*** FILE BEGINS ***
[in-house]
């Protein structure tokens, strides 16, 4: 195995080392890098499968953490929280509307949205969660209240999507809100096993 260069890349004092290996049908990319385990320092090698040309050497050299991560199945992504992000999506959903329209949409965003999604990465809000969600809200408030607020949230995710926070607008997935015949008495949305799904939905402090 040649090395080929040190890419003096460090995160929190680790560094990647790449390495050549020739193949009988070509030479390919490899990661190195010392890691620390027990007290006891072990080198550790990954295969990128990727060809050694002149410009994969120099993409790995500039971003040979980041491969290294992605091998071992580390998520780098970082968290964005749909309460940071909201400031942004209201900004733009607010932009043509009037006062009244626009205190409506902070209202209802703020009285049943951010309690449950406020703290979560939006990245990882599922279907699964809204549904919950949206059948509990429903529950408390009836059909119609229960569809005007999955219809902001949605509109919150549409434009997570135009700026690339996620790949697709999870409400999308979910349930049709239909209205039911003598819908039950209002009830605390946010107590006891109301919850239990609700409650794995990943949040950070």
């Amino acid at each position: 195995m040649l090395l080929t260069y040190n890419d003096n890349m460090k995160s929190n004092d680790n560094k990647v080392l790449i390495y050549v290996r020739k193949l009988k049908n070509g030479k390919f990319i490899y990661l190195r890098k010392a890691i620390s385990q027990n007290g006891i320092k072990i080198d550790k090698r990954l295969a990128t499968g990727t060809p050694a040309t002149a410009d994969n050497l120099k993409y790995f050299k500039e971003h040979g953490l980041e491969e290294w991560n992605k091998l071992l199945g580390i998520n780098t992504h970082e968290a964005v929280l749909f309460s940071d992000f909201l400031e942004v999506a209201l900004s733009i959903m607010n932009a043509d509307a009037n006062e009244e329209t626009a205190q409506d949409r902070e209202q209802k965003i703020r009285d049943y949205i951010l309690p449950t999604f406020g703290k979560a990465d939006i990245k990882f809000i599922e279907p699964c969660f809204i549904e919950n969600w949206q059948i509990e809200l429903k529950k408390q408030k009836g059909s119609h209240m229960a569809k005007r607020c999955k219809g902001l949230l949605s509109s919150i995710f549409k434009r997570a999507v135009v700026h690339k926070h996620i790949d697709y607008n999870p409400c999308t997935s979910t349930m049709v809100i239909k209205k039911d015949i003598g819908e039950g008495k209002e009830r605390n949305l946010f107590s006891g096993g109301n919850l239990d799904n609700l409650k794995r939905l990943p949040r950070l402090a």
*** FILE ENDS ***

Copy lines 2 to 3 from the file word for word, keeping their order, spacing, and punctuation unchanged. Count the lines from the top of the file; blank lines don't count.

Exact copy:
């Protein structure tokens, strides 16, 4: 195995080392890098499968953490929280509307949205969660209240999507809100096993 260069890349004092290996049908990319385990320092090698040309050497050299991560199945992504992000999506959903329209949409965003999604990465809000969600809200408030607020949230995710926070607008997935015949008495949305799904939905402090 040649090395080929040190890419003096460090995160929190680790560094990647790449390495050549020739193949009988070509030479390919490899990661190195010392890691620390027990007290006891072990080198550790990954295969990128990727060809050694002149410009994969120099993409790995500039971003040979980041491969290294992605091998071992580390998520780098970082968290964005749909309460940071909201400031942004209201900004733009607010932009043509009037006062009244626009205190409506902070209202209802703020009285049943951010309690449950406020703290979560939006990245990882599922279907699964809204549904919950949206059948509990429903529950408390009836059909119609229960569809005007999955219809902001949605509109919150549409434009997570135009700026690339996620790949697709999870409400999308979910349930049709239909209205039911003598819908039950209002009830605390946010107590006891109301919850239990609700409650794995990943949040950070």
């Amino acid at each position: 195995m040649l090395l080929t260069y040190n890419d003096n890349m460090k995160s929190n004092d680790n560094k990647v080392l790449i390495y050549v290996r020739k193949l009988k049908n070509g030479k390919f990319i490899y990661l190195r890098k010392a890691i620390s385990q027990n007290g006891i320092k072990i080198d550790k090698r990954l295969a990128t499968g990727t060809p050694a040309t002149a410009d994969n050497l120099k993409y790995f050299k500039e971003h040979g953490l980041e491969e290294w991560n992605k091998l071992l199945g580390i998520n780098t992504h970082e968290a964005v929280l749909f309460s940071d992000f909201l400031e942004v999506a209201l900004s733009i959903m607010n932009a043509d509307a009037n006062e009244e329209t626009a205190q409506d949409r902070e209202q209802k965003i703020r009285d049943y949205i951010l309690p449950t999604f406020g703290k979560a990465d939006i990245k990882f809000i599922e279907p699964c969660f809204i549904e919950n969600w949206q059948i509990e809200l429903k529950k408390q408030k009836g059909s119609h209240m229960a569809k005007r607020c999955k219809g902001l949230l949605s509109s919150i995710f549409k434009r997570a999507v135009v700026h690339k926070h996620i790949d697709y607008n999870p409400c999308t997935s979910t349930m049709v809100i239909k209205k039911d015949i003598g819908e039950g008495k209002e009830r605390n949305l946010f107590s006891g096993g109301n919850l239990d799904n609700l409650k794995r939905l990943p949040r950070l402090a």